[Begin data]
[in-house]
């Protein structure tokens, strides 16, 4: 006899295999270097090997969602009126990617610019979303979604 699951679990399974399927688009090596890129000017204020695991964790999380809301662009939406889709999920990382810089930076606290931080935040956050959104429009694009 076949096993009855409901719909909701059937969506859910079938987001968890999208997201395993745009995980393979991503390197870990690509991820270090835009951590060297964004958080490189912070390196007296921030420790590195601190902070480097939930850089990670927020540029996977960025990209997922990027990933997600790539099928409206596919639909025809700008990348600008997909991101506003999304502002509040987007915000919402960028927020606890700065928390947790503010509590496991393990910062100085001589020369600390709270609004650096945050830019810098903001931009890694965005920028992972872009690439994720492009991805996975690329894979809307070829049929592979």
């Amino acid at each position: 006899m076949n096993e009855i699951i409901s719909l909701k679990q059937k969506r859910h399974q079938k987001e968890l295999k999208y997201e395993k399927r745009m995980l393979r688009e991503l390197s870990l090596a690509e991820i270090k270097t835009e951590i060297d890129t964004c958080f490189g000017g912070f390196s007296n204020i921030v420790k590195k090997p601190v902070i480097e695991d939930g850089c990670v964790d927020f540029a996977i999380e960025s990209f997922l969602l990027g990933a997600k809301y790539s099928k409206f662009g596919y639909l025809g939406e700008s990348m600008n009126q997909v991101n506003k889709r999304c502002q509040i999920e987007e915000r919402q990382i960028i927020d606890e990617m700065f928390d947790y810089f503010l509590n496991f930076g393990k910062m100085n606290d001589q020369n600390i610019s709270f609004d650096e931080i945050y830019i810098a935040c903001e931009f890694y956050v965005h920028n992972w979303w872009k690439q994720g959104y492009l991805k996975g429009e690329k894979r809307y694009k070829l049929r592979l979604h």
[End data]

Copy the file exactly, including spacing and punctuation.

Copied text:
[in-house]
């Protein structure tokens, strides 16, 4: 006899295999270097090997969602009126990617610019979303979604 699951679990399974399927688009090596890129000017204020695991964790999380809301662009939406889709999920990382810089930076606290931080935040956050959104429009694009 076949096993009855409901719909909701059937969506859910079938987001968890999208997201395993745009995980393979991503390197870990690509991820270090835009951590060297964004958080490189912070390196007296921030420790590195601190902070480097939930850089990670927020540029996977960025990209997922990027990933997600790539099928409206596919639909025809700008990348600008997909991101506003999304502002509040987007915000919402960028927020606890700065928390947790503010509590496991393990910062100085001589020369600390709270609004650096945050830019810098903001931009890694965005920028992972872009690439994720492009991805996975690329894979809307070829049929592979």
């Amino acid at each position: 006899m076949n096993e009855i699951i409901s719909l909701k679990q059937k969506r859910h399974q079938k987001e968890l295999k999208y997201e395993k399927r745009m995980l393979r688009e991503l390197s870990l090596a690509e991820i270090k270097t835009e951590i060297d890129t964004c958080f490189g000017g912070f390196s007296n204020i921030v420790k590195k090997p601190v902070i480097e695991d939930g850089c990670v964790d927020f540029a996977i999380e960025s990209f997922l969602l990027g990933a997600k809301y790539s099928k409206f662009g596919y639909l025809g939406e700008s990348m600008n009126q997909v991101n506003k889709r999304c502002q509040i999920e987007e915000r919402q990382i960028i927020d606890e990617m700065f928390d947790y810089f503010l509590n496991f930076g393990k910062m100085n606290d001589q020369n600390i610019s709270f609004d650096e931080i945050y830019i810098a935040c903001e931009f890694y956050v965005h920028n992972w979303w872009k690439q994720g959104y492009l991805k996975g429009e690329k894979r809307y694009k070829l049929r592979l979604h």